Feinberg: To be exact, it’s supervising technical director. Technical director is a term for all of our technical people here. Supervising technical director is the person on the movie who’s overseeing all the technical on it and working with all the heads of departments to make sure that they have — sort of a technical plan in place. But part of it is working with them to make sure everything is going to go smoothly in their department — partnering with the production manager, the associate producer, and the producer to get the film done. Usually it’s a pretty purely technical and managerial thing. On this film, hopefully, it’s a little more of a combination of technical and creative, because I’m coming in with 20 years of creative jobs behind me.
The last woman to do it was on Toy Story 2, a woman named Galyn Susman, so it has happened before. But there’s a couple of us lined up now. It just so happened that — it’s a funny thing here. The lighting department is a good portion women. Half of the lighting DPs were women. If you look at the producers, they’re mostly women. If you look at the special effects department, it’s almost all men. We get into these pockets of imbalance, but Pixar has been putting in a lot of great effort in the last five years to make a visible difference in the hallways. People work at Pixar for years. I’ve been here 22 years. People don’t leave here. We’re not growing. It’s slower to create change when we’re not a Google or Facebook that’s growing by leaps and bounds all the time. It’s taken a while, but I think we’re making good progress on that front.
VentureBeat: Are you at hundreds of employees, or thousands by now?
Feinberg: I don’t know the exact number now, but we’re usually around 1,200 or 1,300, all in Emeryville. We’re owned by Disney, but they’ve left everything exactly the way it was. Everything stayed in Emeryville, and all our people stayed the same.
VentureBeat: You had the big leadership change at the top. How does that affect the organization and your own job?
Feinberg: I don’t know that it affected my job so much. A few different people have gotten promoted, and then we have Pete [Docter] running the creative. Everyone adores Pete. He’s a brilliant guy. It’s more excitement around what the future holds.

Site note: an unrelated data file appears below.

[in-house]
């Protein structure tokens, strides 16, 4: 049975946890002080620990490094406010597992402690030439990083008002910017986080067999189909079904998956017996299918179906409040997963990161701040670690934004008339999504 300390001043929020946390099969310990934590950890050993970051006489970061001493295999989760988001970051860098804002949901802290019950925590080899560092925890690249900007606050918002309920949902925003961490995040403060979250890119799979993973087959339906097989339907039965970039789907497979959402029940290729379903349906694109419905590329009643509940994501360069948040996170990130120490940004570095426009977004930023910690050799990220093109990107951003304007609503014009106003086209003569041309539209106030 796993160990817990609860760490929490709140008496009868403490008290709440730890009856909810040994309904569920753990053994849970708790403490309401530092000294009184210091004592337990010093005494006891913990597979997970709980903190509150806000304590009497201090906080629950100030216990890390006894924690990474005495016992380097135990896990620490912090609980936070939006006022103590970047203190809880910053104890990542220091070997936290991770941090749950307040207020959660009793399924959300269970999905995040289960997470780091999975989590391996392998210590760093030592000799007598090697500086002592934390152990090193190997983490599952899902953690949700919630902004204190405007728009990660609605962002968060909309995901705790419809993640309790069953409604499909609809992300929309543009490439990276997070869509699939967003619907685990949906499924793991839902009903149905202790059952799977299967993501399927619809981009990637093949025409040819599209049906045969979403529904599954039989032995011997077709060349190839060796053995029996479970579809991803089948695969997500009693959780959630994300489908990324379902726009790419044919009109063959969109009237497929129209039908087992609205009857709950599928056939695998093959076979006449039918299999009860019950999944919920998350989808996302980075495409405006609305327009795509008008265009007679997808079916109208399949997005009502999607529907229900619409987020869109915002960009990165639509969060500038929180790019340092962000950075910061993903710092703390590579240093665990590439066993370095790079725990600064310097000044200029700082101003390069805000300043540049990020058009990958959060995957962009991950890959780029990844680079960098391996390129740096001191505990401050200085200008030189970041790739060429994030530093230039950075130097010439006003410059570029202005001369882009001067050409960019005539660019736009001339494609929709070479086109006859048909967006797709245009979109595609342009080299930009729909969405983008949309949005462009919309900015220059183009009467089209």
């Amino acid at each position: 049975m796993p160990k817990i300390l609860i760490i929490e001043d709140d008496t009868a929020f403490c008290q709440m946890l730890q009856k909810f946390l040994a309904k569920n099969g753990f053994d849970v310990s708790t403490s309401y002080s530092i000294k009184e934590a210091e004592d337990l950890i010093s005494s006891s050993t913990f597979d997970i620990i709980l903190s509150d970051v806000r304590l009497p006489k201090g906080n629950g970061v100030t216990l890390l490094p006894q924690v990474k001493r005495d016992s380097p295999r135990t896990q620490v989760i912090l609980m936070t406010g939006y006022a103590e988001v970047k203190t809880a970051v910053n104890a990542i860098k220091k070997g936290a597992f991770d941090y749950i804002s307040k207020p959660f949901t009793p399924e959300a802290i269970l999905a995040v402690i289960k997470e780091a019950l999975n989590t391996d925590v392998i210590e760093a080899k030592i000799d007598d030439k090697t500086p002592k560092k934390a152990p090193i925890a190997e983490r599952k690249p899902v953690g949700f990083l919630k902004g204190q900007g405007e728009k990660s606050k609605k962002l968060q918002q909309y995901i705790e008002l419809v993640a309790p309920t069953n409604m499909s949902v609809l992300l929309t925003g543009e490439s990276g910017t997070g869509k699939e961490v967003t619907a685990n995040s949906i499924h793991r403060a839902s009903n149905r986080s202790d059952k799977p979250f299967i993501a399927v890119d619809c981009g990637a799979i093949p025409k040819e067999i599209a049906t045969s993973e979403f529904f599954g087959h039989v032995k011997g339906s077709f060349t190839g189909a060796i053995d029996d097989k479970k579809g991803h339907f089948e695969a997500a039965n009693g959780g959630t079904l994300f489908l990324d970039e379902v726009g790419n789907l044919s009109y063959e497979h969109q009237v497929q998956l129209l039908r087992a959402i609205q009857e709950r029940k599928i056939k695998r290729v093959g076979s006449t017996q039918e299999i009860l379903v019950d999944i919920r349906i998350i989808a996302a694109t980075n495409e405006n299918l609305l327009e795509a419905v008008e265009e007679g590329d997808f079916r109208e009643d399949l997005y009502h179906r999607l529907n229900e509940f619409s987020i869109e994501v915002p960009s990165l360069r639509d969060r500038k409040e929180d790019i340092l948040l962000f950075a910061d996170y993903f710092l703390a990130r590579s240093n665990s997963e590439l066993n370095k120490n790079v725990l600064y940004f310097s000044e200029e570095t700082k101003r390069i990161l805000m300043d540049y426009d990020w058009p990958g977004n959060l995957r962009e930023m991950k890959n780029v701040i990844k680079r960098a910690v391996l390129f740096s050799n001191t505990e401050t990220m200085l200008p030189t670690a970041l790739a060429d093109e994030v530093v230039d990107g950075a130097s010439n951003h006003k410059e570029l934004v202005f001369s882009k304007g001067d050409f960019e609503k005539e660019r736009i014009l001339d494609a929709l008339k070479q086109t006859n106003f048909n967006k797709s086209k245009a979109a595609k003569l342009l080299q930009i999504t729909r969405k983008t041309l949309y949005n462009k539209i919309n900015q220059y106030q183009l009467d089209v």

VentureBeat: Do you see ways that Pixar can diversify more? Do you do any advising on that front?
Feinberg: We have a diversity and inclusion person — vice president of inclusion strategies is her title — and she’s been here for almost two years, Britta Wilson. She’s been doing a ton of stuff around diversity. She’s been doing fantastic stuff. Before she came on, there were different people doing grassroots kinds of things, trying to do all kinds of stuff. I got Pixar to host the Girls Who Code summer camp for three years. That was a lot of fun. We were all trying to do our part at making change.
Britta came in with a bunch of experience. She’s been able to make even more changes, recruiting at different schools, finding students from schools we hadn’t normally targeted that are much more diverse. Going to historically black colleges and universities and doing a bunch of events with them. Just reaching much farther out to continue to change the diversity of the studio. As I said, over the last five years that’s changed significantly. We’re on a great path. It’s exciting, because getting to work on a movie like Coco, where we’re talking about Mexico and celebrating its people and culture, and you see how much that means to people when they see themselves up on the big screen, or having directors that are from different backgrounds getting to make movies and tell stories that they haven’t been able to tell before — there’s a lot of exciting stuff happening here right now in terms of diversity and inclusion.
VentureBeat: My kid is studying digital art in college and wants to know how to prepare herself for working at a place like Pixar in the future. It’s interesting at that stage, where they’re learning things like special effects and animation, drawing, everything, and they don’t really know yet where their art is going to wind up. They just know it’s digital art. It could be games or film or animation. It’s an interesting state of flux for people in training. What do you think about the kinds of skills people should pick up?